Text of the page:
The reviews of Oliver Stone’s new sunbaked noirish drama, “U-Turn,” have ranged from rhapsodic to dismissive, but even the pic’s fans are finding something very familiar about its script, based on John Ridley’s novel “Stray Dogs.”

It was dismissed as “overly familiar” by the L.A. Times’ Kenneth Turan, while the N.Y. Post’s Thelma Adams tagged it as “completely referential.”

But it’s not just the script that’s borrowing heavily from films of yore; even the advertising is taking its cue from hip cinema offerings out of the past.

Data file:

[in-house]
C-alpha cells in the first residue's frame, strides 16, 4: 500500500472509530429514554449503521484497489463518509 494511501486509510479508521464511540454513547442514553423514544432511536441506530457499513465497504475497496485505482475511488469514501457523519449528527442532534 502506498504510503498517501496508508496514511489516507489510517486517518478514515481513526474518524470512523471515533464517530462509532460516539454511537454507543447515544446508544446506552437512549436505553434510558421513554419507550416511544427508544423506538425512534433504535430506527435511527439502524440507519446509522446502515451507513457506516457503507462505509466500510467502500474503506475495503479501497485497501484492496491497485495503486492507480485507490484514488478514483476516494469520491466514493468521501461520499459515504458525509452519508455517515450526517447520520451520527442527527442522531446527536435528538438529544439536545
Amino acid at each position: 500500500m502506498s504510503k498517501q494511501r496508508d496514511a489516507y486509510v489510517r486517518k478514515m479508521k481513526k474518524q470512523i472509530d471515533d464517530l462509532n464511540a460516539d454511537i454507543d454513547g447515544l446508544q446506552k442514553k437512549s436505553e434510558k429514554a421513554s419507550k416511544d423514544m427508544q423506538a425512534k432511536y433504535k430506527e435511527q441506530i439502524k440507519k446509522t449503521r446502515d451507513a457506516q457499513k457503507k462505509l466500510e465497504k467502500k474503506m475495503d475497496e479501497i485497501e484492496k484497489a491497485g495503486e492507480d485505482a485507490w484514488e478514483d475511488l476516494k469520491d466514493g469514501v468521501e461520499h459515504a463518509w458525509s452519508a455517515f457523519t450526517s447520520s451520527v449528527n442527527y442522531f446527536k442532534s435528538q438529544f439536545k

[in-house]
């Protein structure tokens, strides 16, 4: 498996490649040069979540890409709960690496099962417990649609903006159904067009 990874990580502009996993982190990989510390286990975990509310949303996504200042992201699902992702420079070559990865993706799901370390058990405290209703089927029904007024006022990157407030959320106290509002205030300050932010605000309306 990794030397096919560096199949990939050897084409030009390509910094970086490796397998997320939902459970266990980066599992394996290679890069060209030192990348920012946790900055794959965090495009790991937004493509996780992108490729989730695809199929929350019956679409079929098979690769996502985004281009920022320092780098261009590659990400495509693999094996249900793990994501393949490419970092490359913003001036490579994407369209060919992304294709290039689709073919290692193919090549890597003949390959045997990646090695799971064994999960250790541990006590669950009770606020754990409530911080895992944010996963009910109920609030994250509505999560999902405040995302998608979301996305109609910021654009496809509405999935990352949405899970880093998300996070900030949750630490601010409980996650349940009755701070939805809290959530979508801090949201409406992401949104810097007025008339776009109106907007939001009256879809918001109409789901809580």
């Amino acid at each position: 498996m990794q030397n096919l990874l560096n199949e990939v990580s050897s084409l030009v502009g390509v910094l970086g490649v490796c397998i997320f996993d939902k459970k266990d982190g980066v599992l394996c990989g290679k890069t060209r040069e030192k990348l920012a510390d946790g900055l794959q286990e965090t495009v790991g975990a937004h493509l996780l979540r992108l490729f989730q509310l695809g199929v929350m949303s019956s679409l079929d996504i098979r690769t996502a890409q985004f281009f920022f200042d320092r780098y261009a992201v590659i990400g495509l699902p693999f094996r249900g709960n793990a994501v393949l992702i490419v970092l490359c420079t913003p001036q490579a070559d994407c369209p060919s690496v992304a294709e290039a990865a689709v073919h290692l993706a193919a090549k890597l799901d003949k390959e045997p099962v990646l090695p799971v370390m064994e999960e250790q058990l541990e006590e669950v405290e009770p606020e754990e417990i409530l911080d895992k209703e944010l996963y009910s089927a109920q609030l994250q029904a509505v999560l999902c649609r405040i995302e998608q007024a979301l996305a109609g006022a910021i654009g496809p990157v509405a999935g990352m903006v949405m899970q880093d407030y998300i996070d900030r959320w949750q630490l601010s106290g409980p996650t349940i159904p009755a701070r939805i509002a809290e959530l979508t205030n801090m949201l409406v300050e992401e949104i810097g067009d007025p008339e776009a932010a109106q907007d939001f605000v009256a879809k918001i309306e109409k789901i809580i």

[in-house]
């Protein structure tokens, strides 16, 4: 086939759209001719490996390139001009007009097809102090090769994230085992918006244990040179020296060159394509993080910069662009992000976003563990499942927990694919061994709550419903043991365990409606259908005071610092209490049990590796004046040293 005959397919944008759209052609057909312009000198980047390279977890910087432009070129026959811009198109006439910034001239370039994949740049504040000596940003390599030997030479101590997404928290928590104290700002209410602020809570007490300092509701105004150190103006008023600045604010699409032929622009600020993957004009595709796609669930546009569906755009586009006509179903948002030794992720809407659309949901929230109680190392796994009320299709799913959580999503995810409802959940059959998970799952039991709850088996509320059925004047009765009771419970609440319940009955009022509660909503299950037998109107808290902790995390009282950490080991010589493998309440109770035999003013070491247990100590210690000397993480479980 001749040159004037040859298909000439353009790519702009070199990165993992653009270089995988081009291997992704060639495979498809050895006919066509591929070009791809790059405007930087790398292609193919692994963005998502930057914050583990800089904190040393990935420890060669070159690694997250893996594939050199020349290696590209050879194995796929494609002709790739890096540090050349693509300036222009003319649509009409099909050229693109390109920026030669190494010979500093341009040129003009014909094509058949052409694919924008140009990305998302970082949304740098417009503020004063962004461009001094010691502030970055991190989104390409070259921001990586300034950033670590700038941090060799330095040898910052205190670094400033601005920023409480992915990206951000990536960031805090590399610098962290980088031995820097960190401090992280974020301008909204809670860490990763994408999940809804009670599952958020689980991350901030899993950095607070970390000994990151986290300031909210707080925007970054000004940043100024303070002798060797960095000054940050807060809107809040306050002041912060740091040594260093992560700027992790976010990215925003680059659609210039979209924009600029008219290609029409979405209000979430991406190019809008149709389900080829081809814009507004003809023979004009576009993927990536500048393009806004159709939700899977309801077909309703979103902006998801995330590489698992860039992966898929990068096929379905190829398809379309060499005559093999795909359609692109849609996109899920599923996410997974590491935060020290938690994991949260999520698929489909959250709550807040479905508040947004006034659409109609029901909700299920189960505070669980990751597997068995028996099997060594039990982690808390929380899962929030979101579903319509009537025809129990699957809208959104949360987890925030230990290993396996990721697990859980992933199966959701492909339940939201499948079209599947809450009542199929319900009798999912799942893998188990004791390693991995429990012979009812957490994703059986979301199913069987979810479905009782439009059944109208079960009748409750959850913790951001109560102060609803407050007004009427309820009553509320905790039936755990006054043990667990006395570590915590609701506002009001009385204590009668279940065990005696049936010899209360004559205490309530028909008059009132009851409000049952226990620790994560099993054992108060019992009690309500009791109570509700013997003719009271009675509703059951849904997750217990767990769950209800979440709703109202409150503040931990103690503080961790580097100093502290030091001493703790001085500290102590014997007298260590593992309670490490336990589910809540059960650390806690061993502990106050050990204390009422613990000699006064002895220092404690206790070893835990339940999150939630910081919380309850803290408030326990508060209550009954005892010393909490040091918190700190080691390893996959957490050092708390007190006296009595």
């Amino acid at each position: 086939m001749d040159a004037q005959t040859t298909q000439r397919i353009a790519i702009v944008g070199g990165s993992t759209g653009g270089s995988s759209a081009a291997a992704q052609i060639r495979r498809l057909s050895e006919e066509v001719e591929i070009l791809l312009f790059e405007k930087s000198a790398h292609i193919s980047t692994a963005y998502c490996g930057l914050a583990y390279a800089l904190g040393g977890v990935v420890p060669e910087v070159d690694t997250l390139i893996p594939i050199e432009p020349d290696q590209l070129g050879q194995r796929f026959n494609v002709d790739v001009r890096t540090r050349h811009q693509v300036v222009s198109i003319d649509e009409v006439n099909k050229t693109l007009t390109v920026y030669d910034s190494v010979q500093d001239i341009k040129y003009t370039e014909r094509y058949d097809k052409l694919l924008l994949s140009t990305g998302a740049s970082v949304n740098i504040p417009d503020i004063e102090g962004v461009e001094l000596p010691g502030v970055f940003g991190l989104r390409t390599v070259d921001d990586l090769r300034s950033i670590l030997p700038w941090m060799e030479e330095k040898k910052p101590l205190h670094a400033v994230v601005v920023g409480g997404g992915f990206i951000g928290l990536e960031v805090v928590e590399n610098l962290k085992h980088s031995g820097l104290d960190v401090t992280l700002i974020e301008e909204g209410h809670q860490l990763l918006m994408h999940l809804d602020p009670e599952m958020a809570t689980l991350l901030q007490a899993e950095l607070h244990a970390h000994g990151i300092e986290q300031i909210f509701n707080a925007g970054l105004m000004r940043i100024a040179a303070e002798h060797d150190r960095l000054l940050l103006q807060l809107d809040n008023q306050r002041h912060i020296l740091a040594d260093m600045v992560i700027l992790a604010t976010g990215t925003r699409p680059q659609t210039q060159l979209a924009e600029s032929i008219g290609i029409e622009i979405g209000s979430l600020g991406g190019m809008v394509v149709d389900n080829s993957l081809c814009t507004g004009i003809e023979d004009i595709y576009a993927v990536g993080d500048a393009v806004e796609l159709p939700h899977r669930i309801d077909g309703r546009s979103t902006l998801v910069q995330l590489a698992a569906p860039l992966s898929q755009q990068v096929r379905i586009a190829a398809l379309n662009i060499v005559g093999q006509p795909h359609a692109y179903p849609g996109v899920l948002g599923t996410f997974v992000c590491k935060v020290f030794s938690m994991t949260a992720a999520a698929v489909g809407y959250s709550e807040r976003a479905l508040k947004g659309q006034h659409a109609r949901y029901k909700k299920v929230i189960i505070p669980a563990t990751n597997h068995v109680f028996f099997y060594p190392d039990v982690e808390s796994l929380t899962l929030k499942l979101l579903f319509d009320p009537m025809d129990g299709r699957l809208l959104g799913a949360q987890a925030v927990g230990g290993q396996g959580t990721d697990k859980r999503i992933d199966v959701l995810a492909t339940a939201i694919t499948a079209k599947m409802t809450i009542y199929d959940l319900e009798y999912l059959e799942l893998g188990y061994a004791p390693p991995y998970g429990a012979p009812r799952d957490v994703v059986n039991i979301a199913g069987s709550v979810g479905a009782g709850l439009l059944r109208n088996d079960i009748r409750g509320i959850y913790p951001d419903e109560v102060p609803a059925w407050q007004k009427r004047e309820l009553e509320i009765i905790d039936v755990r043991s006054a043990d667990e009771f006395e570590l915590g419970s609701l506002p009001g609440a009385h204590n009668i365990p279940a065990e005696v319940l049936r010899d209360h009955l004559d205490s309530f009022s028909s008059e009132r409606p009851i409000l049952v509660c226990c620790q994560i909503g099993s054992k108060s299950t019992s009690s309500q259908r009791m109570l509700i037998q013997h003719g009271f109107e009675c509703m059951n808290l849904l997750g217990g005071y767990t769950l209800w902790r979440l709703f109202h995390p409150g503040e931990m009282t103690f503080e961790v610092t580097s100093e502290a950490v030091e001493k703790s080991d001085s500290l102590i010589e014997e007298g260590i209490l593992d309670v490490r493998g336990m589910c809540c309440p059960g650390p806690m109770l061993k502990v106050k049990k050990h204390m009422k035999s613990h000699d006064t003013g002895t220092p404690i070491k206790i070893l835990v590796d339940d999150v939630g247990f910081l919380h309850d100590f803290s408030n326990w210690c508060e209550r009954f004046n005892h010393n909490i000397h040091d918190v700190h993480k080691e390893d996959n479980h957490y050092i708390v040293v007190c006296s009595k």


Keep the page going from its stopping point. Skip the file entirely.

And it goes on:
The national print campaign announces the film centers on “Sex. Murder. Betrayal. Everything that makes life worth living.” Someone on the ad production side must be keeping their old press books. United Artists’ 1963 Billy Wilder comedy “Irma La Douce” was nationally sold as “A story of passion, bloodshed, desire and death … everything, in fact, that makes life worth living.” And in 1970, the fledgling New Line Cinema was heavily hyping the Jean-Luc Godard doc on the Rolling Stones, “Sympathy for the Devil,” as “Jean-Luc Godard on Black Power Rape Murder Fascism Acid Pornography Sex Gore Brutality and all the other things that make life worth living.”

This might be a case of art not imitating life, but old ad blurbs.

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